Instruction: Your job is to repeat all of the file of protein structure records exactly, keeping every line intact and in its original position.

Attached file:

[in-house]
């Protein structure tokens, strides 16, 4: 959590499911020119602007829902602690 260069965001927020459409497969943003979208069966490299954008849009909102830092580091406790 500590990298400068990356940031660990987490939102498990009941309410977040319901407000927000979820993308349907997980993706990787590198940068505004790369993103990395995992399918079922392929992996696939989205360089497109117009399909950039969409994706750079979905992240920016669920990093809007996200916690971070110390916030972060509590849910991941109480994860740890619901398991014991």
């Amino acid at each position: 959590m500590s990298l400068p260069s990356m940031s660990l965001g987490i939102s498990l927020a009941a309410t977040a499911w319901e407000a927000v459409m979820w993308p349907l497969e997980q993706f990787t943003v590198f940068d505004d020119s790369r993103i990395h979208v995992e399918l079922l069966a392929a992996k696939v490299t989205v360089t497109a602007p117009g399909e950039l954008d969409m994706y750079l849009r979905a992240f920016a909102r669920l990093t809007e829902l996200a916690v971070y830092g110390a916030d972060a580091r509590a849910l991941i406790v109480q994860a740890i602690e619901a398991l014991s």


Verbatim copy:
[in-house]
């Protein structure tokens, strides 16, 4: 959590499911020119602007829902602690 260069965001927020459409497969943003979208069966490299954008849009909102830092580091406790 500590990298400068990356940031660990987490939102498990009941309410977040319901407000927000979820993308349907997980993706990787590198940068505004790369993103990395995992399918079922392929992996696939989205360089497109117009399909950039969409994706750079979905992240920016669920990093809007996200916690971070110390916030972060509590849910991941109480994860740890619901398991014991």
């Amino acid at each position: 959590m500590s990298l400068p260069s990356m940031s660990l965001g987490i939102s498990l927020a009941a309410t977040a499911w319901e407000a927000v459409m979820w993308p349907l497969e997980q993706f990787t943003v590198f940068d505004d020119s790369r993103i990395h979208v995992e399918l079922l069966a392929a992996k696939v490299t989205v360089t497109a602007p117009g399909e950039l954008d969409m994706y750079l849009r979905a992240f920016a909102r669920l990093t809007e829902l996200a916690v971070y830092g110390a916030d972060a580091r509590a849910l991941i406790v109480q994860a740890i602690e619901a398991l014991s």